There are 3 game views; the normal screen, the movement overlay screen & the 2D ‘tactical’ screen. You can group units in the normal “drag a box, CTRL x” way and to move you just need to click on your destination or target and your units speed off to obey your orders. You can assign formation to you groups but, after a while, they seem to just split up & ‘do their own thing’ for some obscure reason so you frequently have to re-order them back into formation. It certainly seems that groups of 3-7 units work best - any larger than that & they tend to split into small groups anyway & spread out over a large area of space which causes problems when you want to visually ‘follow’ any particular group & cannot zoom in because of the distances between units. It is possible (and indeed easier) to conduct the whole scenario from the 2D tactical view - doing so however defeats the object of the exceptional visuals and you will probably find a balance of approx 70% 2D & 30% 3D. A nice innovation is the ability to ‘shadow’ an enemy unit, keeping just outside of sensor range and letting the target guide you back to its base - very handy in skirmish mode.
The skirmish & online modes are superb - you can set the levels of just about everything in order to achieve any game style target you like - I just love playing with only 5-10 fighters per side & slugging it out with the heavies. The AI levels can give you a very good game on anything above normal, with ‘easy’ or even ‘V easy’ being ideal to develop your tactics.
Overall, I found O.R.B. to be a pleasing experience and one that certainly needs adding to any space strategy nuts collection and I certainly would not balk at buying any possible follow ups.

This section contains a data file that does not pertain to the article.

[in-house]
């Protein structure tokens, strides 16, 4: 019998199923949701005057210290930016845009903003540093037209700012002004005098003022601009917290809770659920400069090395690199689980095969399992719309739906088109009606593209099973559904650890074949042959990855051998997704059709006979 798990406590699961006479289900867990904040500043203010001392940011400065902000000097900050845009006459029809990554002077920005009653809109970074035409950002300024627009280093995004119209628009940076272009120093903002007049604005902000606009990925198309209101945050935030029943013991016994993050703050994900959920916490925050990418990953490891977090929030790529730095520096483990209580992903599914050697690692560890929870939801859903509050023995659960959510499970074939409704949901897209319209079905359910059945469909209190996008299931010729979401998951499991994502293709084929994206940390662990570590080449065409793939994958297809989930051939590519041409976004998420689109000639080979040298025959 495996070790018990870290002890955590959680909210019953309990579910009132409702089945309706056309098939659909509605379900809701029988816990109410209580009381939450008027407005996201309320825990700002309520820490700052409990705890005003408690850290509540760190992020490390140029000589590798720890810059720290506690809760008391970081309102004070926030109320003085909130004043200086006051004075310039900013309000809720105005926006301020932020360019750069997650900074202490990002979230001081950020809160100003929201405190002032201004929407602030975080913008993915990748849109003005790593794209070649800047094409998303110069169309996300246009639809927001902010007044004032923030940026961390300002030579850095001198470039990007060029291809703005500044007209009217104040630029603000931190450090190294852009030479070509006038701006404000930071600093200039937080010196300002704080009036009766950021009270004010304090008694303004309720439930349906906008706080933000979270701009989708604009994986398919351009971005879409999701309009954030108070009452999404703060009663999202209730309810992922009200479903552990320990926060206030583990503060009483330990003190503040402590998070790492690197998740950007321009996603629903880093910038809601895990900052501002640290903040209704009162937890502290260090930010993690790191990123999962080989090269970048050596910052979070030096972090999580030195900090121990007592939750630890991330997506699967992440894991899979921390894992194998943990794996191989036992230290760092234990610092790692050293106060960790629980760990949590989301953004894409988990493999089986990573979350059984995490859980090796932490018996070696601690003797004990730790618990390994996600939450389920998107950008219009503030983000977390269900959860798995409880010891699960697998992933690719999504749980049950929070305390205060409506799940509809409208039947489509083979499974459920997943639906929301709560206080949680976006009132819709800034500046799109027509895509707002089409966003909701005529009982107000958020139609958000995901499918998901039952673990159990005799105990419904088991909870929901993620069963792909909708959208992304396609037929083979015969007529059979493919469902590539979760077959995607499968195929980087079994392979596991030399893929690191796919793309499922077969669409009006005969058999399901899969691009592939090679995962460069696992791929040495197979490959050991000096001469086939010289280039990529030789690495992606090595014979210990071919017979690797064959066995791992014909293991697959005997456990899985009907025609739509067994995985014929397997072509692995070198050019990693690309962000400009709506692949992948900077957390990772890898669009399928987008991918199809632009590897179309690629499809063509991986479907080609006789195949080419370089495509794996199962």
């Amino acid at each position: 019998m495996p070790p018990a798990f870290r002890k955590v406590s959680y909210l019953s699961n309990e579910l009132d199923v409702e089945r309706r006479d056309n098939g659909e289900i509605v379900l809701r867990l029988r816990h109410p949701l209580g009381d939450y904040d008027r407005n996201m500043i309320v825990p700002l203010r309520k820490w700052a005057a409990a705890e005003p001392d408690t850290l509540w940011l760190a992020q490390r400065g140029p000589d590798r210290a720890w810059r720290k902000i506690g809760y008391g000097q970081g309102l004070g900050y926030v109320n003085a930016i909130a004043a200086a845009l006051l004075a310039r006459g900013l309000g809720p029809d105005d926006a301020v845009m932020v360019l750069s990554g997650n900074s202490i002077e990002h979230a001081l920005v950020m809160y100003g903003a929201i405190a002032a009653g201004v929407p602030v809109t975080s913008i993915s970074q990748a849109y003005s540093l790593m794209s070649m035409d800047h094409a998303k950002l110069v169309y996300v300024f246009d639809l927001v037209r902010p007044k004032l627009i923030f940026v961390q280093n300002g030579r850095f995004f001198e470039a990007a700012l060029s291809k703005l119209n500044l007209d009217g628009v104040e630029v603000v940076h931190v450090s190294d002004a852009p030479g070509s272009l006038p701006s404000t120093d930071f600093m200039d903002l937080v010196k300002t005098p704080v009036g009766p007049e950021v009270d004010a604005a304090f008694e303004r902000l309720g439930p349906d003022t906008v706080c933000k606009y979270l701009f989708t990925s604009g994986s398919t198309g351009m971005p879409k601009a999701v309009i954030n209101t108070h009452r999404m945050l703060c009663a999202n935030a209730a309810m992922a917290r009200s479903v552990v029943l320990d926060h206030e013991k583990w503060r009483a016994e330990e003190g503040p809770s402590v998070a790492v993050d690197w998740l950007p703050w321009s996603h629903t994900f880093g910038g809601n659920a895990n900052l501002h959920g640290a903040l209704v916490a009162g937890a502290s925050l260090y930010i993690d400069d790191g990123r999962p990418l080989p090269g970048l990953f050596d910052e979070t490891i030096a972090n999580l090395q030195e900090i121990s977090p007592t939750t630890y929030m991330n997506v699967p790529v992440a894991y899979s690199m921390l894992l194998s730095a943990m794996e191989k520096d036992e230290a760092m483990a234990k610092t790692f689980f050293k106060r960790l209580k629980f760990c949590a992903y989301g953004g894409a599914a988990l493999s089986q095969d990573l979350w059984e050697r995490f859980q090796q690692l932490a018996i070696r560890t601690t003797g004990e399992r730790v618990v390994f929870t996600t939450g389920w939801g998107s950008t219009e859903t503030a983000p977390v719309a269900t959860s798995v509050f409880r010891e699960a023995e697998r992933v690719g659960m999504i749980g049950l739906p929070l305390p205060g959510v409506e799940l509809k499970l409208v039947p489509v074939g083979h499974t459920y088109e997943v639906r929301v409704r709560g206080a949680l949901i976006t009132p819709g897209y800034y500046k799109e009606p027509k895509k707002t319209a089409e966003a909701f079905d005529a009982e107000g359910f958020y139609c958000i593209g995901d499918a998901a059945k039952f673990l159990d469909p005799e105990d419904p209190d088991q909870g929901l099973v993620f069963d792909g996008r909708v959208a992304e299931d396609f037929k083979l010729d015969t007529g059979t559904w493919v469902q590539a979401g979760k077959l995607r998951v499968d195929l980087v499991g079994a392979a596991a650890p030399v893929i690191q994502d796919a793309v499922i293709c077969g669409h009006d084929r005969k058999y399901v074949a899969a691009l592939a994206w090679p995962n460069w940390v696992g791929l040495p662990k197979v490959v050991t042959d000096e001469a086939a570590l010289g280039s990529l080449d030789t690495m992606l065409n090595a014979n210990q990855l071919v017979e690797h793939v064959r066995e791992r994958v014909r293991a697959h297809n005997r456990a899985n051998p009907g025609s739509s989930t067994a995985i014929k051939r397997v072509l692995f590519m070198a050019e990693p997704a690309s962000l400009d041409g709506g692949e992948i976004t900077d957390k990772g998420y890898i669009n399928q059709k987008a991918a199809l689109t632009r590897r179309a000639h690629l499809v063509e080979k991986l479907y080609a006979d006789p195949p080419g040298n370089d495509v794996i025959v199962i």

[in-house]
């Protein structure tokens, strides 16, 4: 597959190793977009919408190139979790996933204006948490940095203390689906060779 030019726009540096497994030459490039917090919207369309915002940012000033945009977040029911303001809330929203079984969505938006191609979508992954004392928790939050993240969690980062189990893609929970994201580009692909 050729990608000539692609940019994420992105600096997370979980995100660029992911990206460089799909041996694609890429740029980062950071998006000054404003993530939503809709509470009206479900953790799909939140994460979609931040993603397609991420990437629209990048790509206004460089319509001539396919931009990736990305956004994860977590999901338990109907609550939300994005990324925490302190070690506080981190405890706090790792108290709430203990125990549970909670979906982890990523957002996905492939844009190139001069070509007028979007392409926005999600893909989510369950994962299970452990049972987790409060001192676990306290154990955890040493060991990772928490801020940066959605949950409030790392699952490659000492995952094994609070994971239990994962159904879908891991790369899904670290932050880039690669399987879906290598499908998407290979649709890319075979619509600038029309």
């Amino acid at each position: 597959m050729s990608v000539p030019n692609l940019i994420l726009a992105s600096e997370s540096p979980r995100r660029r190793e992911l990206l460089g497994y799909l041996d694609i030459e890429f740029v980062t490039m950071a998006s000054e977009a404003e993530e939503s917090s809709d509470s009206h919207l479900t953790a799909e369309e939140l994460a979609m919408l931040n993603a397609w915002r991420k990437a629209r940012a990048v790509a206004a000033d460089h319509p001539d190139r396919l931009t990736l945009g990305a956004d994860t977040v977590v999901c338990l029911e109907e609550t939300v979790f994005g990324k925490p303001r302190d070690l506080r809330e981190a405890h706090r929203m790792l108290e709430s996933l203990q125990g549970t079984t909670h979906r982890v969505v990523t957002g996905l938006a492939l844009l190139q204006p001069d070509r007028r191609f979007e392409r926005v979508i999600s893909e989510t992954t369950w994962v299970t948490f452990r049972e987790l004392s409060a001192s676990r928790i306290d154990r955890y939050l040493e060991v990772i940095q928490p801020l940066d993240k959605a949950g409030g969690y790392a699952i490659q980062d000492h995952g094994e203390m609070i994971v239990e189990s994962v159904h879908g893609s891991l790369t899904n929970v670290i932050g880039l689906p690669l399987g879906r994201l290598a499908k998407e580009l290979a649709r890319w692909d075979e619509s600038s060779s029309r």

Vaporized bad boys
Top game monent:I enjoyed the most setting up escorts for my resource collectors. It was a pleasure seing them move across the open space escorted by pack of fighters, while trying to collect vital resources for maintaining my fleet.
I am putting this bit at the bottom because I do not want it to detract from the review as such. I would guess that anyone who buys this & plays it will think of one word immediately - Homeworld, the similarities are amazing. Anyone who knows me also knows that H is my No1 fave game in the universe - it has never been removed from my HD since the day I bought it & I still play it every week. O.R.B. does not match up to the fluent gaming experience that Homeworld creates BUT it is easily the 2nd best game out there. It also addresses the one or two minor flaws that H suffers from. A combination of the 2 games would be awesome and, in the long absence of H2, I would fully expect an O.R.B.2 to eclipse Homeworld & snatch the crown from Sierras baby.
“DO NOT BE PUT OFF BUYING IT AS IT APPEARS TO BE A HOMEWORLD CLONE”